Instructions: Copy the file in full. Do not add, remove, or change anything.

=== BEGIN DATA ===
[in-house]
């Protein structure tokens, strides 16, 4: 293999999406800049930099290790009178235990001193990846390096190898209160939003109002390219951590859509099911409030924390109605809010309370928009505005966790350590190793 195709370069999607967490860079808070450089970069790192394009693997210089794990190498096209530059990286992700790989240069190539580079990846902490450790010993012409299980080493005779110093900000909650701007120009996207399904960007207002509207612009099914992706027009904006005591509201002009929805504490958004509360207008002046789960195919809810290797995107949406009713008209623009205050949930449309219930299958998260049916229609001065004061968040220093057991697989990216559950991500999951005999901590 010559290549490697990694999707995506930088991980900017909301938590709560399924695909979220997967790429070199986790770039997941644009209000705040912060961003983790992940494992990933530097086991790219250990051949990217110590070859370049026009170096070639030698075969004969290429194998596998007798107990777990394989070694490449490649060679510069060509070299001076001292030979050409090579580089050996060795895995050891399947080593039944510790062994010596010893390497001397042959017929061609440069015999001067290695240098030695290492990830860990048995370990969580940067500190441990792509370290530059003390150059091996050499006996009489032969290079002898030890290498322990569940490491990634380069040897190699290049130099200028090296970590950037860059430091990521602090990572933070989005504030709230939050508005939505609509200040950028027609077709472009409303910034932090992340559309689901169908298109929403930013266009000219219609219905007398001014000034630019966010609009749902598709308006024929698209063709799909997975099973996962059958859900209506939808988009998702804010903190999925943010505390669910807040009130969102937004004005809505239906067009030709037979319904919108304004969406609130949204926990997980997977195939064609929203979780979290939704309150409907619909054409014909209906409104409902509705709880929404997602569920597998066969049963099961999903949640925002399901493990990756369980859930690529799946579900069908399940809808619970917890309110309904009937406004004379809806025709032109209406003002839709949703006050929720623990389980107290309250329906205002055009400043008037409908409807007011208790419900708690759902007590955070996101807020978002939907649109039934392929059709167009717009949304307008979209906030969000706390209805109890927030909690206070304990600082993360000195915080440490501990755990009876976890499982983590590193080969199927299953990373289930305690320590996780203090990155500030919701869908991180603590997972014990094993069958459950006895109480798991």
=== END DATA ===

[in-house]
């Protein structure tokens, strides 16, 4: 293999999406800049930099290790009178235990001193990846390096190898209160939003109002390219951590859509099911409030924390109605809010309370928009505005966790350590190793 195709370069999607967490860079808070450089970069790192394009693997210089794990190498096209530059990286992700790989240069190539580079990846902490450790010993012409299980080493005779110093900000909650701007120009996207399904960007207002509207612009099914992706027009904006005591509201002009929805504490958004509360207008002046789960195919809810290797995107949406009713008209623009205050949930449309219930299958998260049916229609001065004061968040220093057991697989990216559950991500999951005999901590 010559290549490697990694999707995506930088991980900017909301938590709560399924695909979220997967790429070199986790770039997941644009209000705040912060961003983790992940494992990933530097086991790219250990051949990217110590070859370049026009170096070639030698075969004969290429194998596998007798107990777990394989070694490449490649060679510069060509070299001076001292030979050409090579580089050996060795895995050891399947080593039944510790062994010596010893390497001397042959017929061609440069015999001067290695240098030695290492990830860990048995370990969580940067500190441990792509370290530059003390150059091996050499006996009489032969290079002898030890290498322990569940490491990634380069040897190699290049130099200028090296970590950037860059430091990521602090990572933070989005504030709230939050508005939505609509200040950028027609077709472009409303910034932090992340559309689901169908298109929403930013266009000219219609219905007398001014000034630019966010609009749902598709308006024929698209063709799909997975099973996962059958859900209506939808988009998702804010903190999925943010505390669910807040009130969102937004004005809505239906067009030709037979319904919108304004969406609130949204926990997980997977195939064609929203979780979290939704309150409907619909054409014909209906409104409902509705709880929404997602569920597998066969049963099961999903949640925002399901493990990756369980859930690529799946579900069908399940809808619970917890309110309904009937406004004379809806025709032109209406003002839709949703006050929720623990389980107290309250329906205002055009400043008037409908409807007011208790419900708690759902007590955070996101807020978002939907649109039934392929059709167009717009949304307008979209906030969000706390209805109890927030909690206070304990600082993360000195915080440490501990755990009876976890499982983590590193080969199927299953990373289930305690320590996780203090990155500030919701869908991180603590997972014990094993069958459950006895109480798991």